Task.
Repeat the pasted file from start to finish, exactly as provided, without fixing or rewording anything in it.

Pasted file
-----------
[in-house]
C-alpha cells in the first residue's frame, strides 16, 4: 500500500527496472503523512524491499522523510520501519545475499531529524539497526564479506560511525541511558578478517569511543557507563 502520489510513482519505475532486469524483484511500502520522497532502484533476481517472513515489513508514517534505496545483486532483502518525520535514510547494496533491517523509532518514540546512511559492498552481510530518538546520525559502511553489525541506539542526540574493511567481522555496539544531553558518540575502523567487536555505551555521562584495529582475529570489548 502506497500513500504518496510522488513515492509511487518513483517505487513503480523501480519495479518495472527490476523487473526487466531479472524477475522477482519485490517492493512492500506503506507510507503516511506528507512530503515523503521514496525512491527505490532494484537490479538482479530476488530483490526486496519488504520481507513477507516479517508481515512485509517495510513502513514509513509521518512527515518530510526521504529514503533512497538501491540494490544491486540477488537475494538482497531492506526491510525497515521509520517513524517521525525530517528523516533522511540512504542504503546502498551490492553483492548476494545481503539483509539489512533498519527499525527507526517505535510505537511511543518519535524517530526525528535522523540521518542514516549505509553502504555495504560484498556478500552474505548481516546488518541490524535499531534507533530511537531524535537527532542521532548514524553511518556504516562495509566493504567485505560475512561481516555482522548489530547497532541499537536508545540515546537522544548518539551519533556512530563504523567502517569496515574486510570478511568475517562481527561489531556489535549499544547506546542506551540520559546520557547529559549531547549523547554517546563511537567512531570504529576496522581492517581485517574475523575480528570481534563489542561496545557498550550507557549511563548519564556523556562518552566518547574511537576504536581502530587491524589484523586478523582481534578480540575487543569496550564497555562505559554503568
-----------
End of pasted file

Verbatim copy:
[in-house]
C-alpha cells in the first residue's frame, strides 16, 4: 500500500527496472503523512524491499522523510520501519545475499531529524539497526564479506560511525541511558578478517569511543557507563 502520489510513482519505475532486469524483484511500502520522497532502484533476481517472513515489513508514517534505496545483486532483502518525520535514510547494496533491517523509532518514540546512511559492498552481510530518538546520525559502511553489525541506539542526540574493511567481522555496539544531553558518540575502523567487536555505551555521562584495529582475529570489548 502506497500513500504518496510522488513515492509511487518513483517505487513503480523501480519495479518495472527490476523487473526487466531479472524477475522477482519485490517492493512492500506503506507510507503516511506528507512530503515523503521514496525512491527505490532494484537490479538482479530476488530483490526486496519488504520481507513477507516479517508481515512485509517495510513502513514509513509521518512527515518530510526521504529514503533512497538501491540494490544491486540477488537475494538482497531492506526491510525497515521509520517513524517521525525530517528523516533522511540512504542504503546502498551490492553483492548476494545481503539483509539489512533498519527499525527507526517505535510505537511511543518519535524517530526525528535522523540521518542514516549505509553502504555495504560484498556478500552474505548481516546488518541490524535499531534507533530511537531524535537527532542521532548514524553511518556504516562495509566493504567485505560475512561481516555482522548489530547497532541499537536508545540515546537522544548518539551519533556512530563504523567502517569496515574486510570478511568475517562481527561489531556489535549499544547506546542506551540520559546520557547529559549531547549523547554517546563511537567512531570504529576496522581492517581485517574475523575480528570481534563489542561496545557498550550507557549511563548519564556523556562518552566518547574511537576504536581502530587491524589484523586478523582481534578480540575487543569496550564497555562505559554503568